Using self-generated feedback for generalising and maintaining staff performance in a rehabilitation program
Australian Academic Press
Faculty of Computing, Health and Science
School of Psychology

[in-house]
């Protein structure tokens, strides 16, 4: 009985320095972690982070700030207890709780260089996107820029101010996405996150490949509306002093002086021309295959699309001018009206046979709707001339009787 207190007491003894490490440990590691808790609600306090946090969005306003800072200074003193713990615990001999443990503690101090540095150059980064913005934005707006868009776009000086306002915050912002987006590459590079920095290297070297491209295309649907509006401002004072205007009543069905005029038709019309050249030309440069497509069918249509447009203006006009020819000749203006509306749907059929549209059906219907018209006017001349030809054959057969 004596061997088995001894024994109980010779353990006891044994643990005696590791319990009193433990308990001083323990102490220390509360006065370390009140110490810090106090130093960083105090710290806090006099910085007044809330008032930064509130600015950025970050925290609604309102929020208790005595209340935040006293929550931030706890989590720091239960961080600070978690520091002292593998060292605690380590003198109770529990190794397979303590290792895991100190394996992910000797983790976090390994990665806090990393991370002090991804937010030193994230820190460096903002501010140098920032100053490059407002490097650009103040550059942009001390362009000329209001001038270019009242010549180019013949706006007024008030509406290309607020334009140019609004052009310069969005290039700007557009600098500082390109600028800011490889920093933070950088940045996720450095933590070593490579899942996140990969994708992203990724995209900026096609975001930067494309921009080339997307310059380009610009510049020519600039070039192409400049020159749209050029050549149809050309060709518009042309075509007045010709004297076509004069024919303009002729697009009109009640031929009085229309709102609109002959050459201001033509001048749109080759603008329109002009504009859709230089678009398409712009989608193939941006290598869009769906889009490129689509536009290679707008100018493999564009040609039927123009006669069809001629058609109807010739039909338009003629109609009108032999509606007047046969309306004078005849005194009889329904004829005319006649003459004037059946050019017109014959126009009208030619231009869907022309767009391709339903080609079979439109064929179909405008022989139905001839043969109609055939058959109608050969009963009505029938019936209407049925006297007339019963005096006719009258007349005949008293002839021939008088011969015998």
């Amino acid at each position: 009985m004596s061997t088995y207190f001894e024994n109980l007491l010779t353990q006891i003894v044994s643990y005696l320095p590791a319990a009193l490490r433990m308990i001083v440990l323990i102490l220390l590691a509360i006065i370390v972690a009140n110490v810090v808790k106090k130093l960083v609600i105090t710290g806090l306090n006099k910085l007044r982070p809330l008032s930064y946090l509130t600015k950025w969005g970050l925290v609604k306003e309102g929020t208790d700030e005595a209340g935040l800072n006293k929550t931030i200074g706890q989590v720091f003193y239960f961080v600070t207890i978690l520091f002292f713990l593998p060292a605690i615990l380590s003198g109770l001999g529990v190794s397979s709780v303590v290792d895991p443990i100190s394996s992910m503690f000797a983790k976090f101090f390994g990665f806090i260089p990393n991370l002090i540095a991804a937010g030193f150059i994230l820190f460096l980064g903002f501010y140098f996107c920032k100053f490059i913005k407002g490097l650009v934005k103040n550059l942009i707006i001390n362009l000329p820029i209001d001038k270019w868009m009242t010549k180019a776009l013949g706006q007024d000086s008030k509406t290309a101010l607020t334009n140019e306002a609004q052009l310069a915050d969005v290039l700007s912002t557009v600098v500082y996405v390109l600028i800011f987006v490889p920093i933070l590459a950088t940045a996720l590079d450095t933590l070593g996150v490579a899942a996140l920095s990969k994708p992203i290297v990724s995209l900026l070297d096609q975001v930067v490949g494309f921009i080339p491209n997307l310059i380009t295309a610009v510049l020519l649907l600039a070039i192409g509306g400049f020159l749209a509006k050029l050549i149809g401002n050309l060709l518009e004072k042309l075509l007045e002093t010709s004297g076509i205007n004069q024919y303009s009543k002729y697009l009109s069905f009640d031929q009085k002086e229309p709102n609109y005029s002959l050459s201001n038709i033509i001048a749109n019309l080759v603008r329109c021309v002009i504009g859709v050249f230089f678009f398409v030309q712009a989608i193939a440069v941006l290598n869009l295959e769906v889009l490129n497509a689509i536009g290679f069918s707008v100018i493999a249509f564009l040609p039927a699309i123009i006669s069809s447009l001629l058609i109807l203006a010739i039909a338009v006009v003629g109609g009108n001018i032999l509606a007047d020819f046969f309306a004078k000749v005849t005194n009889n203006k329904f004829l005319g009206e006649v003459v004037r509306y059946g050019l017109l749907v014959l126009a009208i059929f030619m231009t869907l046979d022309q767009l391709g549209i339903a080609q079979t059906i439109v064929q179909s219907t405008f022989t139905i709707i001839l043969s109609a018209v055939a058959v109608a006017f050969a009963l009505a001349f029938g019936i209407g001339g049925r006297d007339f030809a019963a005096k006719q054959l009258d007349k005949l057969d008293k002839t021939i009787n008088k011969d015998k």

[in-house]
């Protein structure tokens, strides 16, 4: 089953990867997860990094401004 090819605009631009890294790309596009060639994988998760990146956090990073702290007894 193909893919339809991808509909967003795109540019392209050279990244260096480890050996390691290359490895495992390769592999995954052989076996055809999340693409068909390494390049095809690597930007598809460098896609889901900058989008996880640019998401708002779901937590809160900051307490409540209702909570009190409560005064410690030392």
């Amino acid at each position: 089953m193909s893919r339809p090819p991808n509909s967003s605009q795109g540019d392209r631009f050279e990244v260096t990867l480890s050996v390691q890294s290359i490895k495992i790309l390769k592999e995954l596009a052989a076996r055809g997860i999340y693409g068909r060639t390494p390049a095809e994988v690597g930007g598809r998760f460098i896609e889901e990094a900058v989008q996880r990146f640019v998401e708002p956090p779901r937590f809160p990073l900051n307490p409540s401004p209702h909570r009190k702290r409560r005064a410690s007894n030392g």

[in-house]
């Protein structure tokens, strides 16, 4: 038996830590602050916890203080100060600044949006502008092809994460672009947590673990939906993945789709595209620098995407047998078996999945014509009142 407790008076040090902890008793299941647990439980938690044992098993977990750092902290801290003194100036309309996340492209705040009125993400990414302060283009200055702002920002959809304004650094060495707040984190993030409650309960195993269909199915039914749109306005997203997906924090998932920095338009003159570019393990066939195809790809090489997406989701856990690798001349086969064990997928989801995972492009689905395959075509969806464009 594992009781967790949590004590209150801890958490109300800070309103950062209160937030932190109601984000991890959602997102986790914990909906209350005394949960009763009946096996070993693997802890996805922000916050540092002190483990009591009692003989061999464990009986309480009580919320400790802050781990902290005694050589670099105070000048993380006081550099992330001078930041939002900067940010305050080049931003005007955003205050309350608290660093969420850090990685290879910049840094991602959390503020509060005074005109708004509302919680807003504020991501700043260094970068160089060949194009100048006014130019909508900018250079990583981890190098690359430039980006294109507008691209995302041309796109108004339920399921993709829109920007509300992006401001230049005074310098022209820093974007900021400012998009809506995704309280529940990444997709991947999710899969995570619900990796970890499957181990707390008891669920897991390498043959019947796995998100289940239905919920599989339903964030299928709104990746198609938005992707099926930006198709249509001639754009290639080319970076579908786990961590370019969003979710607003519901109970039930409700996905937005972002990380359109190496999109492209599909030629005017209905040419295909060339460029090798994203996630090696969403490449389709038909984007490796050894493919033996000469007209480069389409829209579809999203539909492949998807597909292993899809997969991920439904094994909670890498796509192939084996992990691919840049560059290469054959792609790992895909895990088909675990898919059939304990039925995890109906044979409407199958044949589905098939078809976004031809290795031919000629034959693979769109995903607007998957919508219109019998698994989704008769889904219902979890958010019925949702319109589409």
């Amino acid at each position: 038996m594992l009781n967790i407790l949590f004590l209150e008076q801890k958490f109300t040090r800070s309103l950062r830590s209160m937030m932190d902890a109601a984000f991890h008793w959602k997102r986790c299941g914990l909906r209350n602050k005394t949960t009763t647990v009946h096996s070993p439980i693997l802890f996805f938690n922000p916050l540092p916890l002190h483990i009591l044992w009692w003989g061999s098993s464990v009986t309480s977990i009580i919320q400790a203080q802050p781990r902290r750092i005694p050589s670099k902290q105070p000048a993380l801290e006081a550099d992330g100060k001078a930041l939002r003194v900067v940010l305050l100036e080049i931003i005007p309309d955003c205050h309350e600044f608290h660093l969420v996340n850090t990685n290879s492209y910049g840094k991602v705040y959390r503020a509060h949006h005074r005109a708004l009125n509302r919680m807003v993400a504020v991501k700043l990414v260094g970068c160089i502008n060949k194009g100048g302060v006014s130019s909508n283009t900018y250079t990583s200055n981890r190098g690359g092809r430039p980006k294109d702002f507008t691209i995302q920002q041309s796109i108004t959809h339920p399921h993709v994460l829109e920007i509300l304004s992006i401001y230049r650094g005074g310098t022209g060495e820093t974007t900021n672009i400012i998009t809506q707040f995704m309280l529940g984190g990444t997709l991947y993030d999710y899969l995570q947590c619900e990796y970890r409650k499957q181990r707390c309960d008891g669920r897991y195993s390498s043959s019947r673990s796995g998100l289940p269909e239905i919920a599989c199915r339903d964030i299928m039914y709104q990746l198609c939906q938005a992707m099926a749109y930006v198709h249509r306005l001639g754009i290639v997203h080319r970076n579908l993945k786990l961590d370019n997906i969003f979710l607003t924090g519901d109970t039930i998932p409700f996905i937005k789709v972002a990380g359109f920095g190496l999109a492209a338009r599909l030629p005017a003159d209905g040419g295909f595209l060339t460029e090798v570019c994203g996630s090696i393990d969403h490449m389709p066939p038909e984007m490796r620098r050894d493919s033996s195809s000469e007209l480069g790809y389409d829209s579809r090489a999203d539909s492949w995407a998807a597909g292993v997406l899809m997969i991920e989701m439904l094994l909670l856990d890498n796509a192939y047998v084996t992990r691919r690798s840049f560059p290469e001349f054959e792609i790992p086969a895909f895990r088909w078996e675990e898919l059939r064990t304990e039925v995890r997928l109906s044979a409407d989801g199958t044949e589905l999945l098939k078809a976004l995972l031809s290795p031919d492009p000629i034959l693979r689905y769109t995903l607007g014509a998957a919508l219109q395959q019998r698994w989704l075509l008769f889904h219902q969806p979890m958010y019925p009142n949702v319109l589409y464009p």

The aim of this study was to examine whether a low cost self-generated feedback procedure was sufficient for generalising and maintaining staff performance. Two staff members were trained to implement a communication skills program with a client with severe closed head injuries. Staff were first trained to perform competently via written instructions, videotaped models, discussion, and on-the-job supervisory feedback. Posttraining conditions consisted of staff continuing with recording and graphing gains in client skills, or rating their own performance (i.e., they continued with self-generated feedback). A multiple baseline design across client skills and staff was used to observe generalised effects on staff performance (prompts and positive consequences) and client skills. Results show that after staff attained competency, and without further supervisory feedback, their performance generalised to topographically similar performance, and the staff member who consistently participated in the study maintained her performance for 16 weeks.